Genome-wide association studies (GWAS) have identified over 100 risk loci for schizophrenia, but the causal mechanisms remain largely unknown. We performed a transcriptome-wide association study (TWAS) integrating a schizophrenia GWAS of 79,845 individuals from the Psychiatric Genomics Consortium with expression data from brain, blood, and adipose tissues across 3,693 primarily control individuals. We identified 157 TWAS-significant genes, of which 35 did not overlap a known GWAS locus. Of these 157 genes, 42 were associated with specific chromatin features measured in independent samples, thus highlighting potential regulatory targets for follow-up. Suppression of one identified susceptibility gene, mapk3, in zebrafish showed a significant effect on neurodevelopmental phenotypes. Expression and splicing from the brain captured most of the TWAS effect across all genes. This large-scale connection of associations to target genes, tissues, and regulatory features is an essential step in moving toward a mechanistic understanding of GWAS.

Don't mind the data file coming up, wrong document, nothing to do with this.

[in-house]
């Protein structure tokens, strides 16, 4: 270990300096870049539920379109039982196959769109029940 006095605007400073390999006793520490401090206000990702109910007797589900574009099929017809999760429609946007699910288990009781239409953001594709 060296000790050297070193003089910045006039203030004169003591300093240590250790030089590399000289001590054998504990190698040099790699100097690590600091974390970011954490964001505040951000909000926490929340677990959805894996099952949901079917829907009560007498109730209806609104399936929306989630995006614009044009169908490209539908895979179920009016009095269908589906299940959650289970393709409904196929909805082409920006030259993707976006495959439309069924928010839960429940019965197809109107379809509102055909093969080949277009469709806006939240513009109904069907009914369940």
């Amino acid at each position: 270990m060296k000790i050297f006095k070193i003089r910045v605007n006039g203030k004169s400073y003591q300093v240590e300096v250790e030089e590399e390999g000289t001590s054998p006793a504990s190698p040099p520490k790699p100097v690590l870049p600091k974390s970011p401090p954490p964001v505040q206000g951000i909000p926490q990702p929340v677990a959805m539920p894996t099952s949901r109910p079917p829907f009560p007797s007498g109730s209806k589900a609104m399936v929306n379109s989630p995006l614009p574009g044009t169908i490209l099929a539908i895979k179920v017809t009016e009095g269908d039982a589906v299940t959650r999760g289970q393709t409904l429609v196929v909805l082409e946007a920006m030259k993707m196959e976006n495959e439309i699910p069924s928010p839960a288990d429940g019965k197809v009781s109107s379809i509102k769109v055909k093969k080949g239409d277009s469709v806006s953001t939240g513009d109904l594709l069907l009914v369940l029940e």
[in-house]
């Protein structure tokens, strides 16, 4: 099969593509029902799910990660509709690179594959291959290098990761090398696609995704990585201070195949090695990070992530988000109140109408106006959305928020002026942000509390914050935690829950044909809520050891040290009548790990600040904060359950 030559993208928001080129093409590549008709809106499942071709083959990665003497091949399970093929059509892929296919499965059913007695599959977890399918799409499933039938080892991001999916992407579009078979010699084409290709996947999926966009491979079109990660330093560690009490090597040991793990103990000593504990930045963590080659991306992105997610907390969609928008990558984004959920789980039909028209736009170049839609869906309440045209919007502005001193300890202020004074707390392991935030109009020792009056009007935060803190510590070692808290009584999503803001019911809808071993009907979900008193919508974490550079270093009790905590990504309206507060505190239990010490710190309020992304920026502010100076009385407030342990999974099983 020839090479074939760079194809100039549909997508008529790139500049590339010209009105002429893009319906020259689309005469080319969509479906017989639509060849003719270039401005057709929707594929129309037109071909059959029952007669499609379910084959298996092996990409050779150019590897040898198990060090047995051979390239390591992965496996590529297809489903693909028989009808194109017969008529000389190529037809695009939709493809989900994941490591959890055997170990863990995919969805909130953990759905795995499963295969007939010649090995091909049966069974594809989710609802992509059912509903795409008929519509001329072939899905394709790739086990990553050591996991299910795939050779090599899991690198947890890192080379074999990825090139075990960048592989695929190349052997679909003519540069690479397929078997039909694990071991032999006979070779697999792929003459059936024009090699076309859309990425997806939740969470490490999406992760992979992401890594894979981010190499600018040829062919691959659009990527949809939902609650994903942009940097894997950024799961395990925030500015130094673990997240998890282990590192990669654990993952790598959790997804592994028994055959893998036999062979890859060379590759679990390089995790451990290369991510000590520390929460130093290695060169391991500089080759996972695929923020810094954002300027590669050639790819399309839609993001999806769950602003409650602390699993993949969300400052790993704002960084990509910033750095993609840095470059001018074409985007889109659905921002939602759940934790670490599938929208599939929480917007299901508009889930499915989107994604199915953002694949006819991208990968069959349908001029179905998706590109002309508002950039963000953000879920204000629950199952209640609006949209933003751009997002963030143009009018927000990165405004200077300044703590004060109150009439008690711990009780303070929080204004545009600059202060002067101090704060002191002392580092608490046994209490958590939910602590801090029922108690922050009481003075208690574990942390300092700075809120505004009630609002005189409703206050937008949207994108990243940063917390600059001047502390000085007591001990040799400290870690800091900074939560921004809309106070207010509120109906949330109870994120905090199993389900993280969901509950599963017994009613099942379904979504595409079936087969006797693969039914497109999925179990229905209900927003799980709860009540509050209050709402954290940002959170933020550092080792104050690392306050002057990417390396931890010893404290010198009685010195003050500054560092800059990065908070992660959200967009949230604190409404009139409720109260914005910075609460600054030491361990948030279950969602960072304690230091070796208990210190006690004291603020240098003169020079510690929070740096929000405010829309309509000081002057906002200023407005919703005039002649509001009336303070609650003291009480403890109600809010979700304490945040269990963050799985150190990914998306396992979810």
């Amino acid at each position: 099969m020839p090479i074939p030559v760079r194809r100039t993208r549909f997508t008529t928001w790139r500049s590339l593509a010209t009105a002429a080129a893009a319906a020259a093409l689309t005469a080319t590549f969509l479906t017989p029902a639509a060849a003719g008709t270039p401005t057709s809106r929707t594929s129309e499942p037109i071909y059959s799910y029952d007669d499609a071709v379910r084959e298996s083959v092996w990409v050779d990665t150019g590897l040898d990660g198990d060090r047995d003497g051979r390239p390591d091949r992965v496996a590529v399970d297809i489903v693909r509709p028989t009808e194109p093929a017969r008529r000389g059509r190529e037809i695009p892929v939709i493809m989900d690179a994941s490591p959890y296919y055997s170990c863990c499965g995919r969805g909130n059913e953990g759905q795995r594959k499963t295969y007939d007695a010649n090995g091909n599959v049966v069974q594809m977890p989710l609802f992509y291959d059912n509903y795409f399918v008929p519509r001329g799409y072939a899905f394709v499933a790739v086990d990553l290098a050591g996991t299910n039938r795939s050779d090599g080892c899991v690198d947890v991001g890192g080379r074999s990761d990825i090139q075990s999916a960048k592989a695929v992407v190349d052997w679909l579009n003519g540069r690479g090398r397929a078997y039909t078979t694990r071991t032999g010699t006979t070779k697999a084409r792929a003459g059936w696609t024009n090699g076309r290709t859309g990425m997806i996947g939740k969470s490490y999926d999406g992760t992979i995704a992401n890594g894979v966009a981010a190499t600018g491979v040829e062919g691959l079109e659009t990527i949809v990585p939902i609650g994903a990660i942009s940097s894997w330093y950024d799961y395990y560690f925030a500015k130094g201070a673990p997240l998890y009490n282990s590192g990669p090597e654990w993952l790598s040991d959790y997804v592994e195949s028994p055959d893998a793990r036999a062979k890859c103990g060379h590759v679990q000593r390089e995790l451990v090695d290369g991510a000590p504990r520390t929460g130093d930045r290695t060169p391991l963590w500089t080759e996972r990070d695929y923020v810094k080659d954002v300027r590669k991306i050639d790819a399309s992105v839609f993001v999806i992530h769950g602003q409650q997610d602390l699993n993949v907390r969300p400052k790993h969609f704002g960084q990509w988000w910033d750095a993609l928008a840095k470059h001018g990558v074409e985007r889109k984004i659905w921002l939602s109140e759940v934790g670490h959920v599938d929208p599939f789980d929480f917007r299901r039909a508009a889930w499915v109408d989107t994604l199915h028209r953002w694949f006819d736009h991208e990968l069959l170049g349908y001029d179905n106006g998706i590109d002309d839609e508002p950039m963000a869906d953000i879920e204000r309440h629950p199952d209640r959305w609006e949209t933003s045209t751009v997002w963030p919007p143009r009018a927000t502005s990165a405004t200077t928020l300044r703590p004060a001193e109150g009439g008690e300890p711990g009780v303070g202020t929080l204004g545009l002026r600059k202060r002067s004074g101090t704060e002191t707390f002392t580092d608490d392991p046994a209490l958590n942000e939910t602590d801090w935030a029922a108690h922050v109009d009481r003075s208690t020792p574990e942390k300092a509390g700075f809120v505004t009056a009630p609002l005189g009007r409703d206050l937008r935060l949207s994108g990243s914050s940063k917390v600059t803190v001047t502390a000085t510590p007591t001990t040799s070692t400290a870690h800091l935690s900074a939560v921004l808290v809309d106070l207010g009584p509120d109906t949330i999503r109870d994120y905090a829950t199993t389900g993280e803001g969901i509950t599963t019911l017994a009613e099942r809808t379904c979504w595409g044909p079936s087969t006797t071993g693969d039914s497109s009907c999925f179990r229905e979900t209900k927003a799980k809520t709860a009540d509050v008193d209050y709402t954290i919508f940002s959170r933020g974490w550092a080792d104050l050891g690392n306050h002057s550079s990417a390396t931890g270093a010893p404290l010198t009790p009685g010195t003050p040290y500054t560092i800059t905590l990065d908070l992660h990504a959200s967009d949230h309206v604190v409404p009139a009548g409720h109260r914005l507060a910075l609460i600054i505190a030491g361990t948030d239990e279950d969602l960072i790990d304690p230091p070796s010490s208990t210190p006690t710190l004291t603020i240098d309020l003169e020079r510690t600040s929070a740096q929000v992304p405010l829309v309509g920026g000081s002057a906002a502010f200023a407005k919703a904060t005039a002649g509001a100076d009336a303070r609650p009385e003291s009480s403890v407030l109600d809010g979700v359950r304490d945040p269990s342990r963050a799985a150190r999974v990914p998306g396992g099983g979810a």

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We acknowledge M. Gandal, B. van de Geijn, A. Ko, P.-R. Loh, L. O’Connor, P. Pajukanta, and N. Zaitlen for helpful discussions. This research was funded by NIH grants F32GM106584 (A.G.), R01GM105857 (A.L.P.), R01MH109978 (A.L.P.), R01MH107649 (B.M.N.), R01MH105472 (G.E.C. and P.F.S.), R01HG009120 (B.P.), U01 MH103339-03S2 (D.H.G.), and R01 MH110927-02 (D.H.G.). H.K.F. was supported by the Fannie and John Hertz Foundation. The project described was also supported by award no. T32GM007753 from the National Institute of General Medical Sciences.This study was supported by a P50MH094268 grant (to N.K.). N.K. is suported as a distinguished Jean and George Brumley Professor. The content is solely the responsibility of the authors and does not necessarily represent the official views of the National Institute of General Medical Sciences or the National Institutes of Health. We are grateful to the CommonMind Consortium and the PsychENCODE Consortium for making data publicly and readily available. Data were generated as part of the CommonMind Consortium supported by funding from Takeda Pharmaceuticals Company Limited; F. Hoffman-La Roche Ltd.; and NIH grants R01MH085542, R01MH093725, P50MH066392, P50MH080405, R01MH097276, RO1-MH-075916, P50M096891, P50MH084053S1, R37MH057881, R37MH057881S1, HHSN271201300031C, AG02219, AG05138, and MH06692. Brain tissue for the study was obtained from the following brain bank collections: the Mount Sinai NIH Brain and Tissue Repository, the University of Pennsylvania Alzheimers Disease Core Center, the University of Pittsburgh NeuroBioBank and Brain and Tissue Repositories, and the NIMH Human Brain Collection Core. CMC Leadership: P. Sklar, J. Buxbaum (Icahn School of Medicine at Mount Sinai), B. Devlin, D. Lewis (University of Pittsburgh), R. Gur, C.-G. Hahn (University of Pennsylvania), K. Hirai, H. Toyoshiba (Takeda Pharmaceuticals Company Limited), E. Domenici, L. Essioux (F. Hoffman-La Roche Ltd.), L. Mangravite, M. Peters (Sage Bionetworks), T. Lehner, and B. Lipska (NIMH). Data were generated as part of the PsychENCODE Consortium, supported by U01MH103339, U01MH103365, U01MH103392, U01MH103340, U01MH103346, R01MH105472, R01MH094714, R01MH105898, R21MH102791, R21MH105881, R21MH103877, and P50MH106934 awarded to S. Akbarian (Icahn School of Medicine at Mount Sinai), G. Crawford (Duke), S. Dracheva (Icahn School of Medicine at Mount Sinai), P. Farnham (USC), M. Gerstein (Yale), D. Geschwind (UCLA), T. M. Hyde (LIBD), A. Jaffe (LIBD), J. A. Knowles (USC), C. Liu (UIC), D. Pinto (Icahn School of Medicine at Mount Sinai), N. Sestan (Yale), P. Sklar (Icahn School of Medicine at Mount Sinai), M. State (UCSF), P. Sullivan (UNC), F. Vaccarino (Yale), S. Weissman (Yale), K. White (University of Chicago), and P. Zandi (JHU).